• Kim Burke

8/ Concept Development

Updated: May 6, 2020

The insights gained from speaking with fishermen, turned out to be extremely insightful, and from there on my direction moved towards a concept focusing on location and retrieval.

My brief has now gained more of a focus towards locating lost fishing equipment with the prospect to retrieve it.

Bring forward a solution to reduce the abundance of lost or disregarded fishing equiptment, known as ‘ghost gear’, in our oceans. The product must be affordable and accessible for fishermen, whilst remaining effective for its purpose of allowing fishermen to easily locate and retrieve their lost equipment themselves.

Currently ocean waste is a high-profile topic, with many environmentally friendly plastic alternatives reaching the market, however ghost gear has proven to be far more harmful than a plastic bottle. Recently named the oceans silent killers, pots and nets, damage eco systems and marine life, through a vicious cycle of trapping and killing for decades. My research to date has shown that bad weather, tampering with equipment and damage from other water users are the main causes of loss of equipment. My aim is to create a design that allows fishermen to primarily locate and retrieve their lost creels safely and effectively.

Continuing my research from my past interviews with Dan Watson from SNTEC and local fishermen I have been in touch with several organisations and NGO's, all whom hold a common interest of cleaning up our ocean from ghost gear. I was actually incredibly surprised at the amount of action currently in place by NGO's, predominantly directed at diving to remove ghost gear from the ocean. An example shown below is from Healthy Seas, partnered with the Ghost Fishing Federation.

Recently I have been in contact with Phil Taylor, Head of Policy & Operations at Open Seas and Kara Brydson, Executive Director at Fisheries Innovation Scotland. Both individuals were great to chat to and re-iterated the demand for a designers perspective to come into the picture, rather than more and more volunteer organisations, which was reassuring.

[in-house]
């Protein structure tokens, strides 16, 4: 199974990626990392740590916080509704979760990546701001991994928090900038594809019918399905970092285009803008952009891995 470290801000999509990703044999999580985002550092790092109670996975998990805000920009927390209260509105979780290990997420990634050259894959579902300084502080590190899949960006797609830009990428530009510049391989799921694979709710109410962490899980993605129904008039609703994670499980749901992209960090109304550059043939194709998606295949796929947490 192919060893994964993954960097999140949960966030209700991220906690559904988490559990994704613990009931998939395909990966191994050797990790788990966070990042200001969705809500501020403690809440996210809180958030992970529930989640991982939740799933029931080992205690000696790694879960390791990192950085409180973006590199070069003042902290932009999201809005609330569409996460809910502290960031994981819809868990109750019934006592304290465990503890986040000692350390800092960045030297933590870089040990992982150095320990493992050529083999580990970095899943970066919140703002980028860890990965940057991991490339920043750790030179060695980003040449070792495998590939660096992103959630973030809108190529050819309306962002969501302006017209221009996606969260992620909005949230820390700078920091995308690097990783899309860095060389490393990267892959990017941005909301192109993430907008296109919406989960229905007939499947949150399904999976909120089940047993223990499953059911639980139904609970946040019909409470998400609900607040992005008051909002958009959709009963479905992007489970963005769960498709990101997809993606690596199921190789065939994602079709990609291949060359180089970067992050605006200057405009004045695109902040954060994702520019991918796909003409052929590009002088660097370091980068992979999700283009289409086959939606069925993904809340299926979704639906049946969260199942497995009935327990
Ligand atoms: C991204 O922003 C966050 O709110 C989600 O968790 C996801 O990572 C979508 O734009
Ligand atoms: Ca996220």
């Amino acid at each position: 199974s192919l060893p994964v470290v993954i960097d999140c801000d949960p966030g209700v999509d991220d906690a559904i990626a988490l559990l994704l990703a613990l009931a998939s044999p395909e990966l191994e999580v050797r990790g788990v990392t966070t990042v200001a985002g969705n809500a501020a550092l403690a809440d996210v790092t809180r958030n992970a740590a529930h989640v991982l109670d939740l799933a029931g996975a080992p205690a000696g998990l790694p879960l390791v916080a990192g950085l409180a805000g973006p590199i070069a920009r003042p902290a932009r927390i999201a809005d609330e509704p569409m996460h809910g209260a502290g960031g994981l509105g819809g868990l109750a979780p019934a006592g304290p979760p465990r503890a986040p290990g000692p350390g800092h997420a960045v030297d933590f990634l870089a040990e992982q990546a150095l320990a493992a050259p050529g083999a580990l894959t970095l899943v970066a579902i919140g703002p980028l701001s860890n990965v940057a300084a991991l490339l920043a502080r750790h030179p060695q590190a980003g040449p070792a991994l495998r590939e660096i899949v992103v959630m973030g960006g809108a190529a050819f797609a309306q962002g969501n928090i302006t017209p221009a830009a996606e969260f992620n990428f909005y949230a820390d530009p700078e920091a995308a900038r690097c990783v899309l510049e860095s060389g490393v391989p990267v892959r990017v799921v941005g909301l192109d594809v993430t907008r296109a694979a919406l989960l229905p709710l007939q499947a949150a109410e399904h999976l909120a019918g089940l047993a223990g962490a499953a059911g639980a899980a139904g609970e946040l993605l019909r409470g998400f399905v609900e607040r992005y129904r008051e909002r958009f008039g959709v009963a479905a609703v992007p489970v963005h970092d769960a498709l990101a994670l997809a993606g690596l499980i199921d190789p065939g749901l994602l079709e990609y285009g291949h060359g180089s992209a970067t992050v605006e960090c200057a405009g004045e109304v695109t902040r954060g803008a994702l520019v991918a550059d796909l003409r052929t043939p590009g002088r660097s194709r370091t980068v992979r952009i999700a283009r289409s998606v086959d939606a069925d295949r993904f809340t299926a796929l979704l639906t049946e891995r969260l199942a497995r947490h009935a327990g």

Particularly they were interested in why I am focused on this topic and so I shared with them my experience with creel fishing growing up on the west coast of Scotland. Both individuals passed on contacts for me to get in touch with to further my research which was great. One of which being John Wheeler, Fisheries Liaison Officer at Fisheries Innovation Scotland, and also a Ghost Fishing diver and a commercial fisherman. I have a Skype call lined up with John next week to discuss current development which I think will provide great feedback.

Some images below demonstrate my current development within my sketchbook of concepts for the process of locating and retrieving lost creels at sea.

A strong focus and consideration in my sketchbook is how the creel can be identified, once the creel has moved location and lost its lines, perhaps due to gear conflict with other vessels, making it unidentifiable. A physical device such as a buoy/marker, to highlight the creels location, is a consideration, along with sonar tracking devices. Inspired by the function of an inflatable lifejacket, I have also considered an inflatable device to mark or retrieve creels.

The main barriers I am currently facing in my development, is a method of transmitting data within water, in depths up to 200 meters. I am exploring how sound and sonar devices can transmit data in this case; similar to the communication between whales and dolphins in the ocean. I am in regular conversation with Alistair Napier (Ali) from the make space in DJCAD, to develop a solution to make my design vision for locating lost creels possible.

Check out my next blog post next week to see where my development takes me...

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